We are inclined to interpret the results of our experiment as an indication that Dutch particles, as well as their interaction with prosody, merit more attention in didactic materials aimed at DSL-speakers. It seems reasonable to reserve some (more) time for the phenomenon of accentuation (its nature and function), and to try to make the students sensitive to the fact that the meaning of Dutch words can depend on whether or not they carry accent. Moreover, examples of Dutch modal particles and their accent-carrying adverbial counterparts should be offered (in context), in order to create a certain consciousness for modal particles and their contribution to the meaning and usage possibilities of utterances. The lack of descriptive work, however, will not make this a trivial task.
* Nanda Bakker, Erna van Balen, Xuelian Chu, Sarah von Galambos, Aafke Groot, Marleen Kunneman, Oksana Melnychuk, Rogier van Nierop, Nadine Otting and Claasje Reijers are thanked for their contribution to the research seminar that was conducted in 2007 under supervision of the authors. An earlier version of this paper was published as Caspers/Van der Wouden (2008). back
1 Example (1a) does not have a suitable word-for-word translation, because modal particles are virtually non-existent in English (and in many other languages). It should be mentioned that one might meet adjectival usages of zeker as well, as in Een onderneming opstarten is altijd een zeker risico 'starting a business always involves a certain risk', and zeker might even be a form of the verb zekeren 'secure'. back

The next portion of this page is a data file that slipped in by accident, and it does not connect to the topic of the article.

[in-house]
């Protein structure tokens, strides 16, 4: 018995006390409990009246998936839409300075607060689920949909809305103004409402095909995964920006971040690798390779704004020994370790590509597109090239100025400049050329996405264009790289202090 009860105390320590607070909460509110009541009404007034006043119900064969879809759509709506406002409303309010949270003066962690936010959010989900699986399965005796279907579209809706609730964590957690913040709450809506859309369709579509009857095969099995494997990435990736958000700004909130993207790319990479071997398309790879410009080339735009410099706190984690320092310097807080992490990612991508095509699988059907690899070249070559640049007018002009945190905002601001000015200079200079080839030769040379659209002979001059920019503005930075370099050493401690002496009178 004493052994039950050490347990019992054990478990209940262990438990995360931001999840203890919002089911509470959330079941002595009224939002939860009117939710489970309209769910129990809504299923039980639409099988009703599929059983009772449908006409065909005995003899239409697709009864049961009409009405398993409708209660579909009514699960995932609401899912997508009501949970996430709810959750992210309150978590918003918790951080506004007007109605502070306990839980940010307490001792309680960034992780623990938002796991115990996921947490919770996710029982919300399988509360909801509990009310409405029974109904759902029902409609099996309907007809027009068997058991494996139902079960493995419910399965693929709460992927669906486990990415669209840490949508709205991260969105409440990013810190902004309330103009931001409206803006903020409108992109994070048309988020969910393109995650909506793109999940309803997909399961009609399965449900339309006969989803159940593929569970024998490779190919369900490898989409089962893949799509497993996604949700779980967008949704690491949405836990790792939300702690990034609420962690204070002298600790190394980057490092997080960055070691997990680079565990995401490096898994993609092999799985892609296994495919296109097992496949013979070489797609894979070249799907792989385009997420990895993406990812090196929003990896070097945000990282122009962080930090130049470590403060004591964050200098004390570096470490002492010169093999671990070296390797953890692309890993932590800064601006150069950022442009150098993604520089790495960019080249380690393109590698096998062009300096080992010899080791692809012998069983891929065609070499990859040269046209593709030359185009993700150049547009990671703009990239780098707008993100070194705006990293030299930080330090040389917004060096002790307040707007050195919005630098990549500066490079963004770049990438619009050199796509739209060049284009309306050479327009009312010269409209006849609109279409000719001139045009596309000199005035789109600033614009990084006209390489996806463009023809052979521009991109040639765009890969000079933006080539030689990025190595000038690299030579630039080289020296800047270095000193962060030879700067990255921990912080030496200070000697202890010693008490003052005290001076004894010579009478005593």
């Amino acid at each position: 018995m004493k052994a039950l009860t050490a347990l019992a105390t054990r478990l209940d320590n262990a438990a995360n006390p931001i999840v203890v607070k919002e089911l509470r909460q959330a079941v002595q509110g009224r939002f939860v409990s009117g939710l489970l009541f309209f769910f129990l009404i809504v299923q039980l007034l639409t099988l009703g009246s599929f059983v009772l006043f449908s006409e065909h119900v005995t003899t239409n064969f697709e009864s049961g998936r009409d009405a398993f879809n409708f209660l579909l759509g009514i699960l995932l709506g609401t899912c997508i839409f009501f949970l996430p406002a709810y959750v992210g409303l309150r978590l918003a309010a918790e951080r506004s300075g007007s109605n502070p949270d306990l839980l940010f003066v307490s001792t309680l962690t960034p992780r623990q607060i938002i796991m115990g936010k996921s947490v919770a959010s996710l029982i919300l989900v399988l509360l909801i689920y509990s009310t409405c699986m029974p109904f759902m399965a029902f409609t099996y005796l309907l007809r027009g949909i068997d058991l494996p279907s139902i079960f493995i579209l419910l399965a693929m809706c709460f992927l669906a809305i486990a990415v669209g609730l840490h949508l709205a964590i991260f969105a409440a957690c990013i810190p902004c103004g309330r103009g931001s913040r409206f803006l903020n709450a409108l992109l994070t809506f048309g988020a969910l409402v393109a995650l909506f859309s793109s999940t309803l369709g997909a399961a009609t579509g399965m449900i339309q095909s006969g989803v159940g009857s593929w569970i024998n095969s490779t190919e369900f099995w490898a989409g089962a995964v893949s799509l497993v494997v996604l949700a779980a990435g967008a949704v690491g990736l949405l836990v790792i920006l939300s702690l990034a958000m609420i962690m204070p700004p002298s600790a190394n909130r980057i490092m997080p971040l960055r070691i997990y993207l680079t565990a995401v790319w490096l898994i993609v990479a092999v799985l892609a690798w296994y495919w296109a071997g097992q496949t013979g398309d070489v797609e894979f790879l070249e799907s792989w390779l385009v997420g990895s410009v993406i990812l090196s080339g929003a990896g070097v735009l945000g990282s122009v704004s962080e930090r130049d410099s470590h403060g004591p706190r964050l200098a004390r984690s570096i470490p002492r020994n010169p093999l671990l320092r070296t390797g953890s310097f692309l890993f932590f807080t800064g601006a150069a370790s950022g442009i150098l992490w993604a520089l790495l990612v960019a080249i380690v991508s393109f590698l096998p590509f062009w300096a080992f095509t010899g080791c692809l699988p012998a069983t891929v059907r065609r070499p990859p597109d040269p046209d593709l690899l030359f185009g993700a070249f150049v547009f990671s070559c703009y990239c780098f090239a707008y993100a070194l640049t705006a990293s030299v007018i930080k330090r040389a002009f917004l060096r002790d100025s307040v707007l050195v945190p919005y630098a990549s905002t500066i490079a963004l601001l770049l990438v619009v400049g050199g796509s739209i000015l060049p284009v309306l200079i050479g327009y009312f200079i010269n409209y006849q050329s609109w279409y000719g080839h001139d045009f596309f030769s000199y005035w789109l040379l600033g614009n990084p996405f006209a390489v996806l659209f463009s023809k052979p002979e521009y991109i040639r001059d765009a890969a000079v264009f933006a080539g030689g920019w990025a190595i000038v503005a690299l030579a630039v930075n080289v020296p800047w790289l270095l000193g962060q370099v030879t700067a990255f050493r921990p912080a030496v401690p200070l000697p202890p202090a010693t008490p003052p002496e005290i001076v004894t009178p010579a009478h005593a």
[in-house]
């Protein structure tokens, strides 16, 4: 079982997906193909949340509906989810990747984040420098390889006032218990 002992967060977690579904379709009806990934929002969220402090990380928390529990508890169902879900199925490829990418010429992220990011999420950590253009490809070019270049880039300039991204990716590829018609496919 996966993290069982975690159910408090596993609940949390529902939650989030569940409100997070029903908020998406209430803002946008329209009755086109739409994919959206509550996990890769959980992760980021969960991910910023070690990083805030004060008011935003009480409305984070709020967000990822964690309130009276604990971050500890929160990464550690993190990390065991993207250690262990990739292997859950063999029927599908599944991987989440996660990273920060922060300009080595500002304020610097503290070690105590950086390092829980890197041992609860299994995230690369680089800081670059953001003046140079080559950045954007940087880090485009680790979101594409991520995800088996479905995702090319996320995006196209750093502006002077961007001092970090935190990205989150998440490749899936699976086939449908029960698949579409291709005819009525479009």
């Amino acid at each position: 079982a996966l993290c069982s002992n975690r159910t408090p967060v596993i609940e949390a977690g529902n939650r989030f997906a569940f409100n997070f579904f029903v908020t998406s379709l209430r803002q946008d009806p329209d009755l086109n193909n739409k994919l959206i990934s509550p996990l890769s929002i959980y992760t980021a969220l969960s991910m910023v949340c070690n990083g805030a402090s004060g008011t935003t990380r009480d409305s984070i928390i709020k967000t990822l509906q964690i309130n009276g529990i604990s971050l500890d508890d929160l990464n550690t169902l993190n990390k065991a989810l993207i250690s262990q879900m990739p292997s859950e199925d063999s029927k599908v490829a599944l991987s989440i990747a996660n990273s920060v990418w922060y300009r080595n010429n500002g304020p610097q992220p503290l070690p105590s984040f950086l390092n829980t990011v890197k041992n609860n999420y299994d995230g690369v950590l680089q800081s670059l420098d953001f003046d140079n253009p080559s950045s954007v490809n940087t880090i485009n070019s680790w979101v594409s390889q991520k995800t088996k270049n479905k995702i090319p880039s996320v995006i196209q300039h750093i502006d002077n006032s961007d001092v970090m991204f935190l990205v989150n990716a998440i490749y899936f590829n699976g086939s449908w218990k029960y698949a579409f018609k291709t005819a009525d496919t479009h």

2 It was brought to our attention that this level might be too low for the rather complex task investigated. The results given below, however, at least partially refute this critique. The experiment might of course be repeated with more advanced students, and probably should. back
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Appendix: Stimulus Materials
Context 2a: Was het nieuwe meisje niet aardig? ('Wasn't the new girl nice?')
Context 3a: Was de komiek niet grappig? ('Wasn't the comedian funny?')
Context 4a: Was de voorstelling niet goed? ('Wasn't the performance good?')
Context 5a: Was het geen mooi weer? ('Wasn't the weather nice?')
Context 2a: Ik weet niet of mijn tante in Papoea heeft gewoond. ('I don't know whether my aunt lived in Papua')
Context 3a: Ik heb zelf nog niks ingepakt. ('I have not packed anything yet')
Context4a: Je hoeft geen stoel voor Sander klaar te zetten. ('You don't have to put a chair out
Context 5a: Ja, ik heb in m'n vinger gesneden. ('Yes, I have cut my finger')
Context 2a: Emma wil haar fiets verkopen. ('Emma wants to sell her bike')
Context 3a: Er brandt licht bij de buren. ('The light of the neighbours is on')
Context 4a: Jan heeft zich niet goed voorbereid op het tentamen. ('Jan has not been preparing
himself for the exam very well')
Context 5a: Laat dat ding maar vallen. ('You can drop that thing')